'Banged up' Cubs fizzle with RISP, fall in 10th

May 12th, 2021

Wielding one of Anthony Rizzo’s bats, Cubs outfielder was looking for his fourth hit of the afternoon on Wednesday. Instead, Pederson sent a fly ball high over the infield at Progressive Field for a costly out in the 10th inning.

"It's frustrating," Pederson said. "It doesn't feel good, that's for sure."

It was a snapshot of the day for Chicago, which had a long line of baserunners but a lack of breakthrough hits in a 2-1 loss to Cleveland in 10 innings. The Tribe dealt the North Siders a sweep of the two-game set, limiting the Cubs’ offense to a 2-for-27 showing with runners in scoring position.

That included a 1-for-15 performance by the Cubs in Wednesday's loss. That one hit? An RBI double in the sixth off the bat of Pederson, who did what he could to spark a lineup that is missing a handful of key contributors.

"I don't want to make excuses," Cubs manager David Ross said. "But we've done a really nice job of having good at-bats up and down the lineup, and then it just gets to a spot that we just haven't been able to come through, right? We are banged up."

The Cubs have been playing without Ian Happ (rib contusion) and Nico Hoerner (left forearm), who are both on the injured list. Javier Báez (back) and Jason Heyward (right hand) have also been playing through minor issues.

Kris Bryant -- playing like an MVP again this season -- was out of the starting lineup Wednesday due to illness. With the offense struggling to break through, he grabbed a bat for a two-on, two-out, pinch-hit cameo in the seventh. Bryant was promptly hit by a pitch and left the game.

"I think it's just a contusion," Ross said. "We were pinch-running for him either way."

The Cubs' offense did not have a single 1-2-3 inning on Wednesday, putting at least two runners aboard in seven of the 10 frames. In the final inning, Chicago had runners on first and second with no outs, but then the hard-throwing James Karinchak set down Ildemaro Vargas (strikeout), Pederson (popout to short) and Eric Sogard (strikeout) to escape.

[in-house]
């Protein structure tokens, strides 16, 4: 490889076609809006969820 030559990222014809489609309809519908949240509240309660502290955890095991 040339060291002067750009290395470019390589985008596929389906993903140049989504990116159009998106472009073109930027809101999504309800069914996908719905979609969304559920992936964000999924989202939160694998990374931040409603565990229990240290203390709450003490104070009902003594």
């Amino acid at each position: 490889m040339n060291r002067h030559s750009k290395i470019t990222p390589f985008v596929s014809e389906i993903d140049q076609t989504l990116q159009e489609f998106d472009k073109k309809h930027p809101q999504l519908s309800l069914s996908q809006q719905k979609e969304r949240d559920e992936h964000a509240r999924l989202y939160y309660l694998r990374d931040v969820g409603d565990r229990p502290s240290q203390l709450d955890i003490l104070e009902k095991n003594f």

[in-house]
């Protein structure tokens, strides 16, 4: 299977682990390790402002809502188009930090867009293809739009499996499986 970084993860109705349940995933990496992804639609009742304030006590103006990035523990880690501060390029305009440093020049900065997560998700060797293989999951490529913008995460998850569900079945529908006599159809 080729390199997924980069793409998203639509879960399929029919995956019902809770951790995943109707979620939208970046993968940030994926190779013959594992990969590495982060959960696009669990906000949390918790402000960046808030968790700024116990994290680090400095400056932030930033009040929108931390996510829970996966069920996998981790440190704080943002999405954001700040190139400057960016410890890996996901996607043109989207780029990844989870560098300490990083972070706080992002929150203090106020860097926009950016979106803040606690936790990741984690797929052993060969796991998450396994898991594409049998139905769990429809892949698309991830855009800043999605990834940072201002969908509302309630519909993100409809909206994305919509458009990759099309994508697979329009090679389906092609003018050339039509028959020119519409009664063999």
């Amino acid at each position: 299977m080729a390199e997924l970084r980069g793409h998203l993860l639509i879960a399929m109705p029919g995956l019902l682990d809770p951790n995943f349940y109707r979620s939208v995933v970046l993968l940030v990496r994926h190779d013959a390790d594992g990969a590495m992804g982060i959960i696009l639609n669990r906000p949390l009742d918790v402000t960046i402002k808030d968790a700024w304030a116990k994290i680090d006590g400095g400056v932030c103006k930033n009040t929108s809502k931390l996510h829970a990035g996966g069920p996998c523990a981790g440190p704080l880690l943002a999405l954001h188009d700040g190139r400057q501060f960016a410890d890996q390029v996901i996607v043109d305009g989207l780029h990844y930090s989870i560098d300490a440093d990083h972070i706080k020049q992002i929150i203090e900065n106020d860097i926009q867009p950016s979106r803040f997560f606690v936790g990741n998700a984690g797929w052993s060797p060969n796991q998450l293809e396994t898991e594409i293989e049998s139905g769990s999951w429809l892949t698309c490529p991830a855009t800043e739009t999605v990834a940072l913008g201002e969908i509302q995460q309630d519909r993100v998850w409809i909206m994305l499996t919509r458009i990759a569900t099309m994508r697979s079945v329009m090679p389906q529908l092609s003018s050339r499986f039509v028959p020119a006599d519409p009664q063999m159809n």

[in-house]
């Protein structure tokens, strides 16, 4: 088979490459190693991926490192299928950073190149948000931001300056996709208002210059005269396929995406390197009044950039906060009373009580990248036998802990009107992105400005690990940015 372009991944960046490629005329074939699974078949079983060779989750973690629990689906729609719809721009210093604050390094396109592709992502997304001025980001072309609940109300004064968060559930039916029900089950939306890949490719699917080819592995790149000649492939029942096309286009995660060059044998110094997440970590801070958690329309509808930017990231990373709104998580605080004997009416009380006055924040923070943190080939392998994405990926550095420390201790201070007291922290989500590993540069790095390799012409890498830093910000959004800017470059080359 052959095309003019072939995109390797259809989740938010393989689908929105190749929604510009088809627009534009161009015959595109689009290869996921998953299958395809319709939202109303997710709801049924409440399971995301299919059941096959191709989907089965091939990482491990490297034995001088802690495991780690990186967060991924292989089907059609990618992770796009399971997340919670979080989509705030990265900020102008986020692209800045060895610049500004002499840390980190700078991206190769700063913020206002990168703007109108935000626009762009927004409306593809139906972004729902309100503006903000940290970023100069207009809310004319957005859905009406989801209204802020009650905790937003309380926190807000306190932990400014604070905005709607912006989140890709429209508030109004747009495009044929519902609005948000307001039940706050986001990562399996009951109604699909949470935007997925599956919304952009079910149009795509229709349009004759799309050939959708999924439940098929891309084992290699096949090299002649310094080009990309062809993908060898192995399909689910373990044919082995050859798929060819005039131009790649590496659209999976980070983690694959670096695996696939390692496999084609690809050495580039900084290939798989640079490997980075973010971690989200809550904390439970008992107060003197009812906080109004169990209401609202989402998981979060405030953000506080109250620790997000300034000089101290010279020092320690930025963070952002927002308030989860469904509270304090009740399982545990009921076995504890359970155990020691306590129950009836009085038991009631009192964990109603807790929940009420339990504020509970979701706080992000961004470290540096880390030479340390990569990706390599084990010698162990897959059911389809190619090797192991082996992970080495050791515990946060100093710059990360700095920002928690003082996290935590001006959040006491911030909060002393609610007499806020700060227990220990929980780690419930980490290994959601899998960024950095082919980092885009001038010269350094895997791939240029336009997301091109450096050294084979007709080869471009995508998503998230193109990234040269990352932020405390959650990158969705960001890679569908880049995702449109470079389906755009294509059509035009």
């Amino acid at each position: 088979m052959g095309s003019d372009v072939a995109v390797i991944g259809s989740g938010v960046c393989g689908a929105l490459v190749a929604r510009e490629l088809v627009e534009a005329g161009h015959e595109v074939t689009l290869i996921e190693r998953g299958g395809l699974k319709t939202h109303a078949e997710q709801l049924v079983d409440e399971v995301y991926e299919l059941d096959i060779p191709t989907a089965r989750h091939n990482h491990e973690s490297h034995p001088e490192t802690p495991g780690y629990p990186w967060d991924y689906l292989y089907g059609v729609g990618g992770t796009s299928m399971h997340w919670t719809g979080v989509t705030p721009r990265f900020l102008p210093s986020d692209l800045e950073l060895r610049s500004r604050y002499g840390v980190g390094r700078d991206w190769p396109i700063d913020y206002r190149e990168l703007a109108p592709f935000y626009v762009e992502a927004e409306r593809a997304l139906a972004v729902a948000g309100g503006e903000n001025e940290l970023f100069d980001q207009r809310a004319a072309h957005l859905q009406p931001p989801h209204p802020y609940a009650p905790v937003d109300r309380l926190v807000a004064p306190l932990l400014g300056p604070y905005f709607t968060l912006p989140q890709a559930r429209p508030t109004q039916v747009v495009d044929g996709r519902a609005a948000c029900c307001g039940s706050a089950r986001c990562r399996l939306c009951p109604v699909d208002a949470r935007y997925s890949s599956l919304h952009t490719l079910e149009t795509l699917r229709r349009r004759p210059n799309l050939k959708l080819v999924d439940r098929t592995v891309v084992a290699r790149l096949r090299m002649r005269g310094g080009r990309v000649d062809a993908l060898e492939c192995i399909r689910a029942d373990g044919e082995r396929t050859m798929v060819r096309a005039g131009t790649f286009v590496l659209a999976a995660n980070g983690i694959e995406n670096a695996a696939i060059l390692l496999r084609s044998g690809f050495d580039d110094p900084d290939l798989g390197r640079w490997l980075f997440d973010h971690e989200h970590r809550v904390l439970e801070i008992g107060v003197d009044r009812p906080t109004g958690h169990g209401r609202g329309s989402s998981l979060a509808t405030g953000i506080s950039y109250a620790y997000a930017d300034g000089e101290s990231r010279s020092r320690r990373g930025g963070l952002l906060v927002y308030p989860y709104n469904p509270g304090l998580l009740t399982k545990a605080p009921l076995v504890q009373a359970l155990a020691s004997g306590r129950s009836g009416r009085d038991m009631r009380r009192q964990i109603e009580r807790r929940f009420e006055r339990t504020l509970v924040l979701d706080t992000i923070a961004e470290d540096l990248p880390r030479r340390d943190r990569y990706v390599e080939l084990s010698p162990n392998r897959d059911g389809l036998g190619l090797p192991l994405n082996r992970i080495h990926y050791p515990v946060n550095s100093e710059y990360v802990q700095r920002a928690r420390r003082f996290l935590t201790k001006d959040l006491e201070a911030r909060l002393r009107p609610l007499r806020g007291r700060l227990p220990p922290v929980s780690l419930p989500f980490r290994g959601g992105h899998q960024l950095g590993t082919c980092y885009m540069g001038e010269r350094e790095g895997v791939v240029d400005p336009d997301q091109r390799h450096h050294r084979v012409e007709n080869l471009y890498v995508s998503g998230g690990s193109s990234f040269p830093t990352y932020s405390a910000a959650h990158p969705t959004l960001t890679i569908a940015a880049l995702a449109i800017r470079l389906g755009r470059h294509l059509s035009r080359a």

The end result of the series was not ideal, though Ross was quick to note that the Cubs encountered the 2020 American League Cy Young Award winner in Shane Bieber on Tuesday. Besides Bieber, Cleveland also threw relief aces Emmanuel Clase and Karinchak a combined 4 1/3 innings in the series.

Along the way, Chicago churned out 20 hits and drew 10 walks in two games at Progressive Field. Six of those hits came via catcher Willson Contreras, who collected the Cubs' first four-hit game of the year on Wednesday, but could not generate the needed run production.

"We're close. Things are coming," Pederson said. "We're moving in the right direction."

Pederson was speaking for the offense as a whole, but it also applied to his personal performance.

Following a torrid performance in Spring Training, when Pederson hit .378 with eight homers and 19 RBIs in 18 Cactus League games, the new Cubs outfielder was slow out of the gate. He hit .137 (7-for-51) through 16 games before a left wrist injury sent him to the IL.

Pederson said that IL stint also served as a mental break.

"Baseball's a strange game," Pederson said. "Sometimes it speeds up on you pretty quickly. Unfortunately, I was on the IL, but you just have to make the best of your situation and get your mentals locked back in."

Since Pederson was activated on May 3, he has hit at a .444/.484/.481 clip in seven games. On Wednesday, he connected for a pair of singles off Cleveland starter Sam Hentges, giving Pederson a 4-for-5 showing off lefties in May.

With two outs in the sixth, Pederson ripped a Bryan Shaw curveball into the right-center gap for his run-scoring double. Late in the game, the Marquee Sports Network broadcast caught that Pederson was using one of Rizzo's bats.

"It felt good," Pederson said. "I used it in the cage and took it in the game, got some hits, so it's pretty cool. Thanks, Rizz."

The Cubs just needed that one extra hit to swing the afternoon's momentum.

"We're close as a team," Pederson repeated. "Things [are] going to start clicking."